Posted by: knightbird | January 26, 2011

Hoshin Kanri

I spoke to a colleague recently about my view of strategic planning, and I am afraid that during my time as a lean leader, this view has changed dramatically. In 2006, my board adopted a traditional 5 year strategy. At the time, I was proposing strategies, goals, objectives and timelines. I was also trying to engage the board on performance measures. We tackled numerous initiatives in that strategy. Then my board surprised me and stripped out the goals, objectives and timelines leaving me with just strategies. I felt a bit lost because my focus had been traditional in that goals, objectives and timelines were critical to my then existing worldview. My board actually did me a tremendous favor and separated my from the convention that is known as strategic planning. Dr. Tom Jackson then substituted the concept of Hoshin Kanri in place of traditional strategic planning.

Now I understand that strategies should be developed when the idea presents. WE (as an organizational team) should be addressing a problem by the identification of major defects that show up, and in a lean environment, those problems rapidly diminish in quantity and quality. Because leadership is no longer engaged full time in firefighting, we have a lot more time to communicate, think and reflect on a future where problems are eliminated before they have an opportunity to occur. We also have time to reach out into the future and develop solutions to becoming an outstanding purveyor of value for our customers Let me give you three examples.

When I was hired, I inherited a dental facility but no program. We had very little federal funding to provide dental services so we needed to develop a source to fund. We spent years trying to develop a traditional program before individual initiative settled in and we began to experiment. Two years ago, my Health Division Director responded to my request that we have a dentist travel to our Villages by locating and contracting with an itinerant dentist. I have written about our results in a prior post—we have one Village that is now cavity free, and a second Village is almost at the same point of cavity free. In a traditional non-profit, our strategic plan would have set out a pathway for us to follow, which we would dutifully try to make work. We would have deadlines set, and likely have failed at meeting them. Instead, we have a program that works at delivering value to our customers.

Our original strategy of becoming the best rural health care system in the United States was not stated in traditional strategic planning terms back in 2006. At that time, we had a limited view of what this goal meant, and my prior Health Division Director told me many times that we were already the best system in rural Alaska. Without traditional strategic planning limitations, we have accomplished so much, and have generated significant additional resources that we are willing to undertake a huge challenge, that of true prevention. I write about this in my Restoration to Health blog so I won’t repeat much of that initiative.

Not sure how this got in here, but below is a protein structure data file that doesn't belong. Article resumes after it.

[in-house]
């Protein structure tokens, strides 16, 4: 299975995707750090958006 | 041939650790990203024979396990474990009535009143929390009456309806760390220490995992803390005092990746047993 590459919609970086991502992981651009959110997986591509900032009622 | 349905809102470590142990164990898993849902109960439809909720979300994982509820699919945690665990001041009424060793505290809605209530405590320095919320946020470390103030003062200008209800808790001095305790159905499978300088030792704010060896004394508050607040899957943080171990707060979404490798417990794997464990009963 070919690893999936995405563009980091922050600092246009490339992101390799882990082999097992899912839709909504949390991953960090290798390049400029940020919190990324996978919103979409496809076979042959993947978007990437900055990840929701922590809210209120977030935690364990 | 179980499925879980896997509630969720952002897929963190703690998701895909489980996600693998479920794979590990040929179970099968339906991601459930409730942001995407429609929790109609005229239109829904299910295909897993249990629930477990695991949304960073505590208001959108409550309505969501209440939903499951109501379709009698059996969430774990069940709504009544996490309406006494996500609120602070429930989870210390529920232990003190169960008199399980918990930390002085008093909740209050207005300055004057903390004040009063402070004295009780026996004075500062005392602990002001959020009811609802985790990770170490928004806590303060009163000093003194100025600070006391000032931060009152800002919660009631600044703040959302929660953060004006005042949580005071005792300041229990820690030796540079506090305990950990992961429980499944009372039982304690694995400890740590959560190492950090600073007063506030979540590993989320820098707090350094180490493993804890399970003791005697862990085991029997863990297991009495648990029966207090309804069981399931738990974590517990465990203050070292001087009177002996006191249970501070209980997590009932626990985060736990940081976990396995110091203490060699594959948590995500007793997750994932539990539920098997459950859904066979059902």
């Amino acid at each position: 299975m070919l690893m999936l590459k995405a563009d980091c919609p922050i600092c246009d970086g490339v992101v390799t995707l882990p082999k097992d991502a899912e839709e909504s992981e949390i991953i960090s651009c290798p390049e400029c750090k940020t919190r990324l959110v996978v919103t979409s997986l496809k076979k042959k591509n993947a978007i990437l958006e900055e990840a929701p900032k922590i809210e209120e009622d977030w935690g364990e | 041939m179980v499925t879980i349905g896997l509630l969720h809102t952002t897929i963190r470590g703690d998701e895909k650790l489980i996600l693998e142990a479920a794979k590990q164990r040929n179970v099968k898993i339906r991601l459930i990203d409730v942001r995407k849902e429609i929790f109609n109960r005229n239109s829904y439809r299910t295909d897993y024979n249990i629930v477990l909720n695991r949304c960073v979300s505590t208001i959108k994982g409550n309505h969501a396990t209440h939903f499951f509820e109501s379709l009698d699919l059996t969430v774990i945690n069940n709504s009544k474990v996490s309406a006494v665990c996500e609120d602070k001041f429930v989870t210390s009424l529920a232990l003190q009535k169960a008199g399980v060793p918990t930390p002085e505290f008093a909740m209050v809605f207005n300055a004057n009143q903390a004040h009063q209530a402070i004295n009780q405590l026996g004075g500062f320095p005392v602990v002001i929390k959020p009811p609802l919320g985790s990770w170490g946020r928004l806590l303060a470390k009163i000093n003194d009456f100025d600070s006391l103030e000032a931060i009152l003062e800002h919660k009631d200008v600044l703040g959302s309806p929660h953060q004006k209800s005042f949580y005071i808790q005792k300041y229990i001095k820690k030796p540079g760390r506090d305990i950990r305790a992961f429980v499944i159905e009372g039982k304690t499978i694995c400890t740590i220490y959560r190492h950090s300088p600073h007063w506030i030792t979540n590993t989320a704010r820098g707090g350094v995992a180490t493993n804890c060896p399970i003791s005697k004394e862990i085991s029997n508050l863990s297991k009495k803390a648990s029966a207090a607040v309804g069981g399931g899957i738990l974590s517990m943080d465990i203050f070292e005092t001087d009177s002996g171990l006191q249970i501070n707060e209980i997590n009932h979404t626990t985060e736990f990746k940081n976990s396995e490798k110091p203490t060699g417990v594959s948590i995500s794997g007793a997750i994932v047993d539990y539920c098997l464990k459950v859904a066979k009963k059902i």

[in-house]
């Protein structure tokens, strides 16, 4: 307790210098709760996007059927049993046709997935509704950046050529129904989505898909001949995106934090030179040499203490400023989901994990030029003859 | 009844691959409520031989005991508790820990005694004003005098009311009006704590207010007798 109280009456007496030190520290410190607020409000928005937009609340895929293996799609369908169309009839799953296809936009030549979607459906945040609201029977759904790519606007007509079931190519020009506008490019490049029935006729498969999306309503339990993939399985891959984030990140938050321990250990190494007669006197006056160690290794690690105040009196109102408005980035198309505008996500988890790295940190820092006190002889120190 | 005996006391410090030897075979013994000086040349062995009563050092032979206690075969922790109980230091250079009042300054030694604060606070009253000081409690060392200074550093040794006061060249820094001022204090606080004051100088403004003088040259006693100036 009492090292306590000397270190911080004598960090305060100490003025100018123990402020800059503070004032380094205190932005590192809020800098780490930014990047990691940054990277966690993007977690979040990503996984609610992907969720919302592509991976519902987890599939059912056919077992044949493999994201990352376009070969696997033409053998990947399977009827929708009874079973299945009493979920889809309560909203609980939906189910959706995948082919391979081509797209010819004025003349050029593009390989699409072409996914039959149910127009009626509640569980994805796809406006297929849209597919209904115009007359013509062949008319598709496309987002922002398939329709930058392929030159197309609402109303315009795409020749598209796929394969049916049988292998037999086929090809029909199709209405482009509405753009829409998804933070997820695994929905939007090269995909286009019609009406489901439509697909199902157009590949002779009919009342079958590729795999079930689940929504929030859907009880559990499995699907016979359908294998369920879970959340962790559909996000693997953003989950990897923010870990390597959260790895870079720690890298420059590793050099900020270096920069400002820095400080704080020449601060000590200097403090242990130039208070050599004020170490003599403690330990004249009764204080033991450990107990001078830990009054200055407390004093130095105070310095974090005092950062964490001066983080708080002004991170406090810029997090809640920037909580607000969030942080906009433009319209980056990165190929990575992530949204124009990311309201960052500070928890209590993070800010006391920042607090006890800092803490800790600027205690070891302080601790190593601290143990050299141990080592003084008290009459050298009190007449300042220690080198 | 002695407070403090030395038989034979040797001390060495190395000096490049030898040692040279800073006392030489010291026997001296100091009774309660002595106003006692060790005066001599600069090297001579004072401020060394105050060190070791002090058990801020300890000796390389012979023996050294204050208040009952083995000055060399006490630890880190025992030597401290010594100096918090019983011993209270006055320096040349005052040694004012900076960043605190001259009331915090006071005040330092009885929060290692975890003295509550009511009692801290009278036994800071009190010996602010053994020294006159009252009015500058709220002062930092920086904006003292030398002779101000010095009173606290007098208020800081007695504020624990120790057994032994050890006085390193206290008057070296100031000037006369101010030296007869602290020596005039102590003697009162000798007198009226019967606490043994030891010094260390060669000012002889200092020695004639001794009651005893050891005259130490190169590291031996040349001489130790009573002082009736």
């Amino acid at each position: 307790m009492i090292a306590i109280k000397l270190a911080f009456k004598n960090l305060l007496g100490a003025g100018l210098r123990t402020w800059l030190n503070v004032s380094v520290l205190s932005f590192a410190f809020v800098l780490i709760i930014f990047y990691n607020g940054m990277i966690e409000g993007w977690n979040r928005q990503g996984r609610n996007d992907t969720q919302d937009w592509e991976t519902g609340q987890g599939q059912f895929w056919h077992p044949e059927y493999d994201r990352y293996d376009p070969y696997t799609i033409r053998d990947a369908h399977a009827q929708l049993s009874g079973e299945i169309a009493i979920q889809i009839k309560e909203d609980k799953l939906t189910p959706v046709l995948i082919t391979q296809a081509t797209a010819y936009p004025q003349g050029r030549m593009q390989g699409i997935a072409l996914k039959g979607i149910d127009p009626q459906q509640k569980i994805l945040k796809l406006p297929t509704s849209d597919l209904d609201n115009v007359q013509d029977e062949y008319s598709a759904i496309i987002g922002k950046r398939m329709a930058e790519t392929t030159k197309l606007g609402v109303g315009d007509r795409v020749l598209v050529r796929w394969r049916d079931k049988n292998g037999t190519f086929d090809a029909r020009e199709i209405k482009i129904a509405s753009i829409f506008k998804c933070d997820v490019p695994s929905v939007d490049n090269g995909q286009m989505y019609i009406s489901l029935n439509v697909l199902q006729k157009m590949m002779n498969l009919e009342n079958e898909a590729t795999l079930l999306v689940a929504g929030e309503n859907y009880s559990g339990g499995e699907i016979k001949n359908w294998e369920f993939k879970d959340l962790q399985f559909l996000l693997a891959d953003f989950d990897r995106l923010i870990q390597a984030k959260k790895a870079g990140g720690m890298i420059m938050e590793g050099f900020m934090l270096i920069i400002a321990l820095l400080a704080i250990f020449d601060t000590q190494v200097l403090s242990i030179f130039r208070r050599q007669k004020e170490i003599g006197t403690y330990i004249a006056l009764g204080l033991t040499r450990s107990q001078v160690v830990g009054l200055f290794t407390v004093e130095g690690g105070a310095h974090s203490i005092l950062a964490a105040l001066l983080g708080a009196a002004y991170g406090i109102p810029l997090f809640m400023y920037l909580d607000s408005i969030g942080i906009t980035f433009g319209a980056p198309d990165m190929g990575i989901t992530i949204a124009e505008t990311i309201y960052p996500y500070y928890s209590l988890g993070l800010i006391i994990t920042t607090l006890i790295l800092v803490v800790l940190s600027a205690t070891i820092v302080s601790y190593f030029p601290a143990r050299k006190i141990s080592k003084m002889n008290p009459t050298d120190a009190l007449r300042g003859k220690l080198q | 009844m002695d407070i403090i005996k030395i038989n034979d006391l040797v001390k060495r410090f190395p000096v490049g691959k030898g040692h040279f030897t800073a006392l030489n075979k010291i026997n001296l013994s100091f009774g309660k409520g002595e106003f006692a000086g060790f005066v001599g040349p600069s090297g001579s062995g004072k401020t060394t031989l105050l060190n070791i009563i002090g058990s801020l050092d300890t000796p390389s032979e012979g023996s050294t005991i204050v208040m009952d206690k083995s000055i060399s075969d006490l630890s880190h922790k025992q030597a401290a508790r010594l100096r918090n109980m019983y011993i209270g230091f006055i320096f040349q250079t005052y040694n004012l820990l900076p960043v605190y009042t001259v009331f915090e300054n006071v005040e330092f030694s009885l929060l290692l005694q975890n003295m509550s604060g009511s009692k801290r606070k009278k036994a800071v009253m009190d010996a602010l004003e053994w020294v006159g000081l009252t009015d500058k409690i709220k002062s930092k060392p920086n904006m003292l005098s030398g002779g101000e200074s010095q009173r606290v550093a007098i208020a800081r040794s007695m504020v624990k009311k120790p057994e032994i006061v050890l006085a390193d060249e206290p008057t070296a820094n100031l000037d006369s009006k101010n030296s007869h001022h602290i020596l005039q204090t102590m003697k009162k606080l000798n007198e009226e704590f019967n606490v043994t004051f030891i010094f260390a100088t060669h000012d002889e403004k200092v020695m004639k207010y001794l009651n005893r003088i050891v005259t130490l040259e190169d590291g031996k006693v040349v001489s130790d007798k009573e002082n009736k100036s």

Our latest emerging Hoshin is proceeding along traditional Hoshin pathways. Chugachmiut has had considerable success in managing it’s office space needs over the past 5 years and accumulated substantial equity and very low occupancy costs. Mark Graban recently sponsored a discussion on lean design at his Leanblog.org. His work inspired our thinking. Chugachmiut has already adopted many lean improvements designed to facilitate work flow and eliminate waste in our building, but we realize as we continuously improve that some of our improvements will require an investment in space customized to facilitate lean—or lean design that builds quality into the workplace itself. We are at a beginning stage where we are discussing the drafting of a problem statement. We have learned that an outstanding problem statement is the key to a workable solution. This part of our Hoshin will be followed by what Dr. Jackson, our Sensei, refers to as “catchball” or the discussion and refinement of the problem statement and proposed solutions among all levels of the organization.

If we relied on traditional strategic planning, we would be developing simultaneous strategies for our board that would replace our 2006 strategies this year, and waiting until getting that direction in order to proceed. Since we have broken the 5 year strategic planning convention by adopting our Restoration to Health Strategy in 20010, we feel comfortable in preparing this strategy (Hoshin) and bringing it to the board. I am sure what we will find is what other lean designers have found—the accumulation of substantial additional value for our customers.

I will keep you informed about our progress.

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Responses

  1. […] This post was mentioned on Twitter by Chris Guselle, Lean Lawyer. Lean Lawyer said: RT @LeanBlog: Patrick Anderson: Hoshin Kanri http://dlvr.it/F8RjV #lean #CEO […]


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